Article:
The amount includes immovable properties of over Rs. 2,900 crore, the taxman said (Representational image)
Stepping up its action against Benami transactions, the Income Tax Department has attached properties worth more than Rs.
3,500 crore. The amount includes immovable properties of more than Rs.
2,900 crore, the Income Tax Department said. The taxman had set up 24 dedicated Benami Prohibition Units (BPUs) under its Investigation Directorates across the country in May 2017, it said in a press release. The Prohibition of Benami Property Transactions Act, which came into force with effect from November 1, 2016, provides for provisional attachment and subsequent confiscation of Benami properties, whether movable or immovable.
The Income Tax Department is the nodal department to enforce the Benami Act in the country.
Here are five things to know:
1. The Income Tax Department has made provisional attachment in more than 900 cases of properties under the Act, its press release dated January 11 noted.
2. The Prohibition of Benami Property Transactions Act also allows for prosecution of the beneficial owner, the ‘benamidar’ and the abettor to Benami transactions, which may result in rigorous imprisonment up to seven years and fine up to 25 per cent of fair market value of the property, the taxman said.
3. These include plots of land, flats, shops, jewellery, vehicles, deposits in bank accounts, fixed deposits etc.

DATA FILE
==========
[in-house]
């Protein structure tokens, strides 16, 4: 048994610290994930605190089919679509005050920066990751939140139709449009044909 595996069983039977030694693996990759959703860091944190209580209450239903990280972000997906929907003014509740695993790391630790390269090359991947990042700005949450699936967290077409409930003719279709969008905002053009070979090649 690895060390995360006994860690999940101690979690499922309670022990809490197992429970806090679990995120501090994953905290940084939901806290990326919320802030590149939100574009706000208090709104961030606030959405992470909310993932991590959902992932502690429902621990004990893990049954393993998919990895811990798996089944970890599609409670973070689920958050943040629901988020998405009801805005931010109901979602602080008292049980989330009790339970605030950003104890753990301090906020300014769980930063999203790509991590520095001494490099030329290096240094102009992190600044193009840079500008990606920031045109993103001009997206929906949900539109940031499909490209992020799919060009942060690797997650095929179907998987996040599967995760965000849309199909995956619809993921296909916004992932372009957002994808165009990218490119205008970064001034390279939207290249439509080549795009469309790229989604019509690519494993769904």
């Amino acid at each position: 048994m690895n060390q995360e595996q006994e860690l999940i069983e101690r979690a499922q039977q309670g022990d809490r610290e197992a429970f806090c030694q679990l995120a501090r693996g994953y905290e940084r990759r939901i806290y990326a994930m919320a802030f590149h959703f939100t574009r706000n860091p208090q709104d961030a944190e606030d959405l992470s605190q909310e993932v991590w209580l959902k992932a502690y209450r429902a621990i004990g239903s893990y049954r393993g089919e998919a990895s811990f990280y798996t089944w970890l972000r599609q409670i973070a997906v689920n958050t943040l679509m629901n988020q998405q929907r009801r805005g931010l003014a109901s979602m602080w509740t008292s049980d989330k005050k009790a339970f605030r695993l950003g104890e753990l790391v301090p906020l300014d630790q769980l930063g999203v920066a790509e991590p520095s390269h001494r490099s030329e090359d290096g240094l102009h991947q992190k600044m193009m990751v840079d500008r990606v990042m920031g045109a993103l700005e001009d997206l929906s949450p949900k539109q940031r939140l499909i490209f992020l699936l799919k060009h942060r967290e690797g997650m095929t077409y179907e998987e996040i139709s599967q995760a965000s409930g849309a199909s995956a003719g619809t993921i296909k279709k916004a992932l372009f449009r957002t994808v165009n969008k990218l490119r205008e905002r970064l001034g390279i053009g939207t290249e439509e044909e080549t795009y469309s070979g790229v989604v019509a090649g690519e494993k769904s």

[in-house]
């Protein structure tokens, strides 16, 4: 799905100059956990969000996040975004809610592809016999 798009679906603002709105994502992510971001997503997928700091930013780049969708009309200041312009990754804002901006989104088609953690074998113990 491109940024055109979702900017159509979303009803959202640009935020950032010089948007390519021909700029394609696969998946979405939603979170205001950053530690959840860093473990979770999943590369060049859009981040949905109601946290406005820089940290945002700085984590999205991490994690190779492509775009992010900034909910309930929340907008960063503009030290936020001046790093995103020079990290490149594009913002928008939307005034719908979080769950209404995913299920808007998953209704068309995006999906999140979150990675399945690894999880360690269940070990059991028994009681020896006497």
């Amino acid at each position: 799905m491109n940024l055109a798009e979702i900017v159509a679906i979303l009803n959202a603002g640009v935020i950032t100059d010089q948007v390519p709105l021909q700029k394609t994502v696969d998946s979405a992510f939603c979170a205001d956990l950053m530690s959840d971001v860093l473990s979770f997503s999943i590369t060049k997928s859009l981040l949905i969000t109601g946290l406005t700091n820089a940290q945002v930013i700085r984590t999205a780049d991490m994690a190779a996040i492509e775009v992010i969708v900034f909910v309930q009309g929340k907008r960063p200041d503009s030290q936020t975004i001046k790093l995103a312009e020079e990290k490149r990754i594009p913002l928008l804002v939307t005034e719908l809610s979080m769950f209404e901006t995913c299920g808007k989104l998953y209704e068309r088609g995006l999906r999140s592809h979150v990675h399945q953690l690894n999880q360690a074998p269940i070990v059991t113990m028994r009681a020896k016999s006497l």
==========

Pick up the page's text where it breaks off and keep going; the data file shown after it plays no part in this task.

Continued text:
4. The value of properties under attachment is more than Rs. 3,500 crore including immovable properties of more than Rs. 2,900 crore.
5. In five cases, the provisional attachments of Benami properties, amounting to more than Rs.
150 crore, have been confirmed by the Adjudicating Authority. In one such case, it was established that a real estate company had acquired about 50 acres of land, valued at more than Rs.
110 crore, using the names of certain persons of no means as benamidars. This was corroborated from the sellers of the land as well as the brokers involved, according to the Income Tax Department.
The Income Tax Department had earlier warned the public to “keep away” from Benami transactions, cautioning that violations under the newly enacted law invite criminal prosecution and rigorous imprisonment up to seven years.